True investment in population health requires that medical students and physicians in their continuing education efforts strive to develop long-term relationships with communities that promote sustainable health practices. Post-ACA, more medical schools now encourage students to rotate through Community Health Centers or deploy community health teams in mobile health units Knight et al. Just as inpatient services are increasingly being redirected to ambulatory and outpatient services, so too must medical education — especially those institutions with a strong primary care focus — be redirected.
Students are better served training in institutional structures that are currently emerging, even if this process is ongoing, instead of requiring retraining in residency and future practice. More than a movement of medical education to new contexts, however, training in communities should emphasize relationship building and connectivity that will, in turn, fundamentally alter what it means to be a physician or other clinician.
While training physicians in increasingly community-oriented settings is a pedagogically sound development, in many ways it is also, more simply, a response to material changes in health systems themselves. Accordingly, training students in this way is responsible pedagogy from a workforce and career development perspective. Here too, the ACA is playing a role. For example, as part of an overarching goal to move certain services — especially long-term care services — into the community, the ACA established the Home and Community-Based Services State Plan Option, which provides funds with which state Medicaid programs can enhance their capacities to provide quality home and community-based services for certain groups of patients.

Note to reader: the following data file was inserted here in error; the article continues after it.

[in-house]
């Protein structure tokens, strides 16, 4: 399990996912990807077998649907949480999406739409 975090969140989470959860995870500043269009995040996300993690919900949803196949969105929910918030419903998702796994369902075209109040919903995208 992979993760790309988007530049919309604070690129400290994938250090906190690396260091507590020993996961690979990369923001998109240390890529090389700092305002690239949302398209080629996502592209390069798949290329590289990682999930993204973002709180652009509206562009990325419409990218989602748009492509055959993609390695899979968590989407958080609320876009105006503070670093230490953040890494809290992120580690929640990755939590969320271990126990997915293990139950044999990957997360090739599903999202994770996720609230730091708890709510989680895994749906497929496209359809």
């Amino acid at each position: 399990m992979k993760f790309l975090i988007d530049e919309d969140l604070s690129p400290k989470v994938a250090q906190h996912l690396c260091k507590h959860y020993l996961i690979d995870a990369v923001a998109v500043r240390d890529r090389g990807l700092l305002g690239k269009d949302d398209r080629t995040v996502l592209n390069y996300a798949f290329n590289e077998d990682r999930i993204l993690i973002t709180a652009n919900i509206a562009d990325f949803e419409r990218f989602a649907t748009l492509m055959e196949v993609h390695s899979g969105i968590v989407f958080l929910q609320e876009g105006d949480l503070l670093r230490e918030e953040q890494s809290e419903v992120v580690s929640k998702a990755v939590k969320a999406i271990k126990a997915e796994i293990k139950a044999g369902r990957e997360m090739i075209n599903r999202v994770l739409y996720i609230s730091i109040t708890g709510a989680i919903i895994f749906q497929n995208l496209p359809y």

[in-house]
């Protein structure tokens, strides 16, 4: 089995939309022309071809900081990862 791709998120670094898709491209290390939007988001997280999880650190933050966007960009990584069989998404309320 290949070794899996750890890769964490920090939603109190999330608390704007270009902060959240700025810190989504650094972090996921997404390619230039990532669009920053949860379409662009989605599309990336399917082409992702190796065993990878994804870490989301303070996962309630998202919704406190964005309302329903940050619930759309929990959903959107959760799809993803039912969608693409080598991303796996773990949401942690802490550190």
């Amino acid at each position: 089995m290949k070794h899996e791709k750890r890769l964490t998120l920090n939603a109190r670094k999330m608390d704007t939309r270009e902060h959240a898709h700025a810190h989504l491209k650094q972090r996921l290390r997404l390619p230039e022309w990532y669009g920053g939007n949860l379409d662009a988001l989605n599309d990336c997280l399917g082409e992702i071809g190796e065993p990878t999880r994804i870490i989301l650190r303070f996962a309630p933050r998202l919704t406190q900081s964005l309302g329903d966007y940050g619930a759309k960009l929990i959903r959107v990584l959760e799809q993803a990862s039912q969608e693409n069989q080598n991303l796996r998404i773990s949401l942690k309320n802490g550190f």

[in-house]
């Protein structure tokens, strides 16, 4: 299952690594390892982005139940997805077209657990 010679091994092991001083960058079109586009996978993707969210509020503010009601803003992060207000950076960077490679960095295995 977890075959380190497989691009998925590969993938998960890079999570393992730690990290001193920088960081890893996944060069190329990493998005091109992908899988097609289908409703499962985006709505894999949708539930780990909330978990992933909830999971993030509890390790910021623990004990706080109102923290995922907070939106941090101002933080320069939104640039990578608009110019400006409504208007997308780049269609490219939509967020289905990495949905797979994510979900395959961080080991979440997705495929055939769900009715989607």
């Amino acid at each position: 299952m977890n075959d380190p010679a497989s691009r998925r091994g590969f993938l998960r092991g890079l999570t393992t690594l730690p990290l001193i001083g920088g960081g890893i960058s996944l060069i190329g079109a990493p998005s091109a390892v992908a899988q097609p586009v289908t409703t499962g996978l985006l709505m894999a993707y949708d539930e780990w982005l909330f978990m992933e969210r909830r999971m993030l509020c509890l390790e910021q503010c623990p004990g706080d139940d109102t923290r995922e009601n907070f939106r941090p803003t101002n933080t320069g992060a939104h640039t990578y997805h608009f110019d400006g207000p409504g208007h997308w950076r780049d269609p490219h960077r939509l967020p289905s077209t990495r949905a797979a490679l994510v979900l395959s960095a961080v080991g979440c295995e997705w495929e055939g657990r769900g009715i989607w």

The ACA also made resources available for establishing pilot programs for demonstrating the effectiveness of innovative models. The Community First Choice program makes federal funds available for states developing community-based services and supports to enable individuals with disabilities to remain rooted in their communities Medicaid, n. The possibilities of these new relationships are vast, but also require an intentional focus on community asset building.
For example, providers training to work in collaboration with health committees might create opportunities for developing relationships with community organizations and understanding local perspectives and values. Beginning during medical school, health care practitioners could learn to facilitate meetings with health advisory boards and emphasize the significance of the information gained through these partnerships.
Additionally, medical students could participate in training community members to conduct basic medical assessments in order to understand and communicate local needs. Training in research methodology could also help local residents gather information about their community and associated needs and assets, and present these findings to funders to garner support for interventions. The possible scenarios for collaboration are many. But a true turn toward the cultivation of new relationships requires a definition of medical care that not only emphasizes relationship building in a population health context, but curricula that situate students in communities such that relationships on the community level inform their entire understanding of the practice of medicine.
These developments should be viewed as opportunities for medical educators whose students could lead the way to truly community-based health care. The transition to the Alternative Payment Models described above has inspired changes in medical curricula that depict providers as partnering to offer holistic and coherent care Henschen et al.
In this sense, medical training has been sensitive to important policy changes and the relationships developed between providers in the coordination of medical care. The move to the community is the next logical step in this process, though likely the most difficult considering its scope and significance for changing power relations within medicine.